Boeing is expected to announce this week that it has decided to concentrate all production of the 787 Dreamliner aircraft at the North Charleston plant, in South Carolina. The information was published by The Wall Street Journal citing internal sources. If confirmed, the announcement will reduce the importance of the company’s largest plant in Everett.
The traditional Washington state unit has been producing Boeing wide body planes for more than 50 years, but in recent years it has basically split production of the 787 while other large models from the US manufacturer have only a few pending units.
The 747 is in the final stages of assembly of the last model freighters, while the 767 depends on an order for USAF KC-46 tankers. In addition to them, Everett is responsible for the production of the 777, but Boeing’s largest twin-engine jet has also had its assembly rate reduced to just three units per month, whether the classic version or the new 777X.
From a monthly volume of 15 planes, Everett will start producing only five jets per month in the largest building in total area in the world. The decision had been awaited for months, since Boeing determined cost cuts to reduce its losses caused by the downturn in the commercial aircraft market. The North Charleston facility, which opened in 2012, takes advantage of lower production costs – employees are not union members as in Washington. The South Carolina plant is also suitable for assembling the 787-10, the largest model of the Dreamliner.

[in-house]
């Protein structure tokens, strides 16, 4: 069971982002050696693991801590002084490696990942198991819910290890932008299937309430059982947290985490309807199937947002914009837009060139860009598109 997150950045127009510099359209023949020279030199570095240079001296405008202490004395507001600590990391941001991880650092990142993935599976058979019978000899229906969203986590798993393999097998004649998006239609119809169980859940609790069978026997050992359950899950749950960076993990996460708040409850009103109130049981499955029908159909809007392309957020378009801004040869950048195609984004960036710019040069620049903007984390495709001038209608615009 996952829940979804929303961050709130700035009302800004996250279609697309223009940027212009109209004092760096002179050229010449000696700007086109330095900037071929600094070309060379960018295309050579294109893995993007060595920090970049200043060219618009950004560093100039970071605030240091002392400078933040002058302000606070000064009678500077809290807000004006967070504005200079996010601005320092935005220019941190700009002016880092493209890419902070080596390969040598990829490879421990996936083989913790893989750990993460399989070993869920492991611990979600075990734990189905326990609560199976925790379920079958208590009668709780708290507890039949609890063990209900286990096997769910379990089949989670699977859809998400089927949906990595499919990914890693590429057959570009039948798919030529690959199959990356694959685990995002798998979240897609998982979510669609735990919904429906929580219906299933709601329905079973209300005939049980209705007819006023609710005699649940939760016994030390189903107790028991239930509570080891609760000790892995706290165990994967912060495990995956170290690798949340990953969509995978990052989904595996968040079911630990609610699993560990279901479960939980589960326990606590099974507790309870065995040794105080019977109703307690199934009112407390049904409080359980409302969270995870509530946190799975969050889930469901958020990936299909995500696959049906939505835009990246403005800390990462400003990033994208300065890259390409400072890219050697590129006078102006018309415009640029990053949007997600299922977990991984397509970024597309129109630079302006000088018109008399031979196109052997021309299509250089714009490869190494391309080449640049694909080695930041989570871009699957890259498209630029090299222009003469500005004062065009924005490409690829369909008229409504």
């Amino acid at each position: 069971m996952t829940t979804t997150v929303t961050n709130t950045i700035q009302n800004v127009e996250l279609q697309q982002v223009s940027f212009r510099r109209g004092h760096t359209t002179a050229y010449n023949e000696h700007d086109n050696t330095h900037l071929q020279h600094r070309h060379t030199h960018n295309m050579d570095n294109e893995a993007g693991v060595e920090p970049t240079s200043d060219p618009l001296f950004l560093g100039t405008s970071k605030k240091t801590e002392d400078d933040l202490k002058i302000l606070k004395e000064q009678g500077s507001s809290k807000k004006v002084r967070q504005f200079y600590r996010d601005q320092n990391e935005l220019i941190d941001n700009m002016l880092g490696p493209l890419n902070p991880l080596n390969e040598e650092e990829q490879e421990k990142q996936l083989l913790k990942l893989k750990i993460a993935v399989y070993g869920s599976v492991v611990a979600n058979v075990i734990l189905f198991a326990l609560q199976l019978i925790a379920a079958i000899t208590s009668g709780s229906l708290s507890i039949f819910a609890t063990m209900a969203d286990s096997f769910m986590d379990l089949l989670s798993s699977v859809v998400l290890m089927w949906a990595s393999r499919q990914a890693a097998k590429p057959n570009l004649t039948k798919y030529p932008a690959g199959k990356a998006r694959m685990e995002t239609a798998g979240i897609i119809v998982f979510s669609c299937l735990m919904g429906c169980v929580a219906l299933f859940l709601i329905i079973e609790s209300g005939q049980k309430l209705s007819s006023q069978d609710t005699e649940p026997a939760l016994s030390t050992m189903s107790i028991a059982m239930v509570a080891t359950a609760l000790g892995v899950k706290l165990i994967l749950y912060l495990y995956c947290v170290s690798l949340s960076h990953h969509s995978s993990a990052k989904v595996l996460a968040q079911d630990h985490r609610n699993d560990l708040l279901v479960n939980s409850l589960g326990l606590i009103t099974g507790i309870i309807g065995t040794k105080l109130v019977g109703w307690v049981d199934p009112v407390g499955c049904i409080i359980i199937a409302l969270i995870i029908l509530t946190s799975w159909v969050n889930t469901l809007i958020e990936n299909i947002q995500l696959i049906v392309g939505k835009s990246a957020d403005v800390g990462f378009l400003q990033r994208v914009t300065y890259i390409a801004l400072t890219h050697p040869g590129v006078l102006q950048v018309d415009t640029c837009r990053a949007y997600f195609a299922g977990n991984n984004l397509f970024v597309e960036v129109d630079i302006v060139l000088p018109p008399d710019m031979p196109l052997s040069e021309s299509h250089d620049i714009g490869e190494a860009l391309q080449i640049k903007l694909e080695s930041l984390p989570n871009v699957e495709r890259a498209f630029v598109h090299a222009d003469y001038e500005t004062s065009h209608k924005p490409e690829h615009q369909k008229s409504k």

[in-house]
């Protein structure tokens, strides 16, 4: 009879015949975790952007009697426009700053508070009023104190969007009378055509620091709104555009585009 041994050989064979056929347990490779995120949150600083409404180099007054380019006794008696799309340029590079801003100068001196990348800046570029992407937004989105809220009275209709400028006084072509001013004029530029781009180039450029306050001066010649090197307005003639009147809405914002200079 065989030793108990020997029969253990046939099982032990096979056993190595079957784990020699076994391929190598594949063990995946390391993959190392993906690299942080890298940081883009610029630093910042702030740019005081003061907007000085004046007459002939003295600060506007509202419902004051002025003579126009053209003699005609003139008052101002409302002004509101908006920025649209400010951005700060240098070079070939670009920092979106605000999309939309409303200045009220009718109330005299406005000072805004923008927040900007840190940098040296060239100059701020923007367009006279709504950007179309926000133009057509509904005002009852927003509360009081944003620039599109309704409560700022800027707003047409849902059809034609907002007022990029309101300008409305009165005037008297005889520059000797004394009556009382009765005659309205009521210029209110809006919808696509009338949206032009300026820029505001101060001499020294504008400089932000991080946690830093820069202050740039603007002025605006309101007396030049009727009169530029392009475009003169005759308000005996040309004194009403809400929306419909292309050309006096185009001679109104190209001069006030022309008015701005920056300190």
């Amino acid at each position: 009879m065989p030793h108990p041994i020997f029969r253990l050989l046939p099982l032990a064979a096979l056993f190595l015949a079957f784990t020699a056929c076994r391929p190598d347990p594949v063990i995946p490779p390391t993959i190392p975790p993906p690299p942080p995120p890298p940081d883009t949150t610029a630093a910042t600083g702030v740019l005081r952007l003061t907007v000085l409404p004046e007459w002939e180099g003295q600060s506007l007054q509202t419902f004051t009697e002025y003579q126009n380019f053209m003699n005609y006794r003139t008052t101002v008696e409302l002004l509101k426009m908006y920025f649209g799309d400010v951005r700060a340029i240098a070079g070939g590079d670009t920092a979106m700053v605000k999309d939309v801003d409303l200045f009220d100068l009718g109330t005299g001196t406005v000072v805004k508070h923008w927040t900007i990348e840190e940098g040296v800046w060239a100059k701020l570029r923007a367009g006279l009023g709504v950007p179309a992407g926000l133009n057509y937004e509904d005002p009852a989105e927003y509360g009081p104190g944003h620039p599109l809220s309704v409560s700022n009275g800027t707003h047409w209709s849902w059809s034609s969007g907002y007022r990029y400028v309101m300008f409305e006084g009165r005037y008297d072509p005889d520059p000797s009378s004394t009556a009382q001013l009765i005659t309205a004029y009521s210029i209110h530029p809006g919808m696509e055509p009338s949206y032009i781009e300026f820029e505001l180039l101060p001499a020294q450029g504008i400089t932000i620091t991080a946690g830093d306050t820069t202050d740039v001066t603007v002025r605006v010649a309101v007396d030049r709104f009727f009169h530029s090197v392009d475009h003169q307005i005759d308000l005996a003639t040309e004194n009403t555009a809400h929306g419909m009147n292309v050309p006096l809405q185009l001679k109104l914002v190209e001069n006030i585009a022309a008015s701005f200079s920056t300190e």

On the other hand, the new plant has been the target of repeated problems involving industrial processes. According to internal reports, Boeing customers have preferred to receive Everett jets for fear of the poor quality of work in North Charleston. It was at this unit that recent problems with the 787’s composite material structure emerged and forced the manufacturer to inspect hundreds of jets delivered last year.
Production has shrunk
After a period of consecutive issues in the face of so many innovations it brought to commercial aviation, the 787 went on to order from many airlines. The demand motivated Boeing to produce the jet in two different locations, raising its assembly rate to 14 aircraft a month, seven in each of the factories.
However, the first signs of a slowdown in the long-haul aircraft market made the company decide to reduce the manufacturing rate last year. In addition, the trade war between the US and China meant that potential orders from Chinese airlines were suspended. The pandemic ended up being decisive for Boeing to be forced to cut production even further to just six planes starting in 2021.
The announcement, scheduled for Thursday, is expected to provoke protests from employees in Everett as well as politicians from the state of Washington at the imminent loss of jobs.